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At-home genetic testing company 23andMe unveiled a beta program that will prompt a subpopulation of its userbase to share their lab results, prescription information, and medical history along with the information collected from their genetic test, per CNBC. The announcement seemingly puts 23andMe in competition with Apple's Health Records platform, a consumer-facing health records hub that's integrated with over 16% of US hospitals.
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Here's a look at what differentiates 23andMe's health record play from Apple's:
- 23andMe has something big that Apple doesn't: genetic data that can support health firms' precision medicine initiatives.23andMe has sold over 10 million genetic tests — making it a leader in the DNA testing market. And if it's able to keep privacy and security concerns at bay and build out its data caches into full slates of shared medical data, its data collection will be extremely valuable to health firms exploring the potential benefits of AI-assisted diagnostics and precision medicine tools — which often rely on troves of genetic information.
- But Apple's first-mover advantage, ubiquitous platform, and sustained consumer engagement mean its platform has a far wider reach than 23andMe's will. There were nearly 190 millioniPhones in use in the US as of February 2019, according to Consumer Intelligence Research Partners. Combine this footprint with new Apple Watch features — like monitoring for heart rate irregularities via electrocardiogram — and the integration of data from popular third-party companies and devices — from Sweetgreen to OneDrop glucose monitors — and it's clear that Apple is pursuing a diversity of features and partners as a path to success. And by making its Health platform a home for a host of third-party applications, it's increasing the likelihood its users remain engaged.
The bigger picture: Despite how it might look at first blush, I (Zach) think 23andMe's approach to health data integration is less about data aggregation or consumer access and more about becoming a value add to its big pharma partners.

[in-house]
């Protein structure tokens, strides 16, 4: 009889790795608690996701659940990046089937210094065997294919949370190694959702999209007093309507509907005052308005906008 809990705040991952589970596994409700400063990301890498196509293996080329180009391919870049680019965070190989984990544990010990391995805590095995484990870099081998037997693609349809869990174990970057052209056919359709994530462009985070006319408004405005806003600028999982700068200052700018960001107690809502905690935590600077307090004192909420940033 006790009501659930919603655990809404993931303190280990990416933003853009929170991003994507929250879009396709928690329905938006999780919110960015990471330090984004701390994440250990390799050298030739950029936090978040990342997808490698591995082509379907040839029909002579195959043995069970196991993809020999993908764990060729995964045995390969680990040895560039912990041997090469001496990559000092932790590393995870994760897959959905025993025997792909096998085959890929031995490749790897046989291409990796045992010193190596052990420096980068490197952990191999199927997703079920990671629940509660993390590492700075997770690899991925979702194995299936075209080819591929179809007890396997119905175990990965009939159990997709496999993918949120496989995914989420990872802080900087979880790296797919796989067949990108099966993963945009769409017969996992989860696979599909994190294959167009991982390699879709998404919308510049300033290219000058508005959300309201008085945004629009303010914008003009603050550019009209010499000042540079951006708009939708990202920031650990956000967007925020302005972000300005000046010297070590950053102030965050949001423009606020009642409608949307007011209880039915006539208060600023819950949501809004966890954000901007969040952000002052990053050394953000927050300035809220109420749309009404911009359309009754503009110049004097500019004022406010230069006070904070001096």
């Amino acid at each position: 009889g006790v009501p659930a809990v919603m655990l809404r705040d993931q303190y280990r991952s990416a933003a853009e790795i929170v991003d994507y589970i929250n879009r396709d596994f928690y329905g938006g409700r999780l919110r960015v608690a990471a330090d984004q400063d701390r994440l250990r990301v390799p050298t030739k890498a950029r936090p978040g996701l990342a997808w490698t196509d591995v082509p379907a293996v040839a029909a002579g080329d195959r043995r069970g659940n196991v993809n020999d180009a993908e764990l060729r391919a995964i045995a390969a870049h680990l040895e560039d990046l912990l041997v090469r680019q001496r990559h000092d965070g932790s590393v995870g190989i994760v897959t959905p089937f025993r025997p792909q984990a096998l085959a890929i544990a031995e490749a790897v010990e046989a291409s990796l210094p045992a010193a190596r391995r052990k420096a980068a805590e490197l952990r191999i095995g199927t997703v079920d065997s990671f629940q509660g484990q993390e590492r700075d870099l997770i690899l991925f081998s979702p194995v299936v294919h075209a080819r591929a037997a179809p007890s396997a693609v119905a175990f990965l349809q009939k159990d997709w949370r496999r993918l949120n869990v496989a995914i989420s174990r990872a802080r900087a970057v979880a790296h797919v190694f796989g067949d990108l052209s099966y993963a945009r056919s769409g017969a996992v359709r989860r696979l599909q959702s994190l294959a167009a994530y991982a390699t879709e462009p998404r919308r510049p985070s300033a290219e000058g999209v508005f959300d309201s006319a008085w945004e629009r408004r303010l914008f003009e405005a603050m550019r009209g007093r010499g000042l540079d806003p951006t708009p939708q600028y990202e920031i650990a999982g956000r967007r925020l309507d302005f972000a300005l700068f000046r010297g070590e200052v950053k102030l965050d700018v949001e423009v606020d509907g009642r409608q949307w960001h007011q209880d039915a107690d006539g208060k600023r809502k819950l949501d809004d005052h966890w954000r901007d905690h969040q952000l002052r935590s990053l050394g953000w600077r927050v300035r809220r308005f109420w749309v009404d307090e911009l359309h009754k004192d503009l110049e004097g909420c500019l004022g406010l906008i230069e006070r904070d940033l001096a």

The majority of 23andMe's value comes from its pharmaceutical partnerships — and genetic data is all the rage in drug discovery. When pharma giant GSK invested $300 million in 23andMe for exclusive access to the genetic testing company's troves of consumer data, we remarked how the move could lead to a more targeted approach to clinical drug trials.
The average cost of bringing a new drug to market is $2.6 billion over 10-plus years of development. Yet only about 10% of early stage pharmaceuticals will reach consumers, according to a Fortune interview with GSK President of R&D Hal Barron. The same analysis applies here. If GSK can combine the genetic data of 23andMe's users with de-identified or summary-level medical info, it could go a long way toward ensuring 23andMe's pharma partners have fewer costly flops and can bring more successful new drugs to market.
And GSK isn't the only one that recognizes genetic testing's potential value for drug development: Other big pharma companies pursuing a similar strategy include Regeneron who has partnered with Geisinger Health to sequence genetic data from 250,000 patients and a pharma consortium that includes Pfizer and AstraZeneca, which plans to sequence 500,000 patients in the UK, per The Atlantic.
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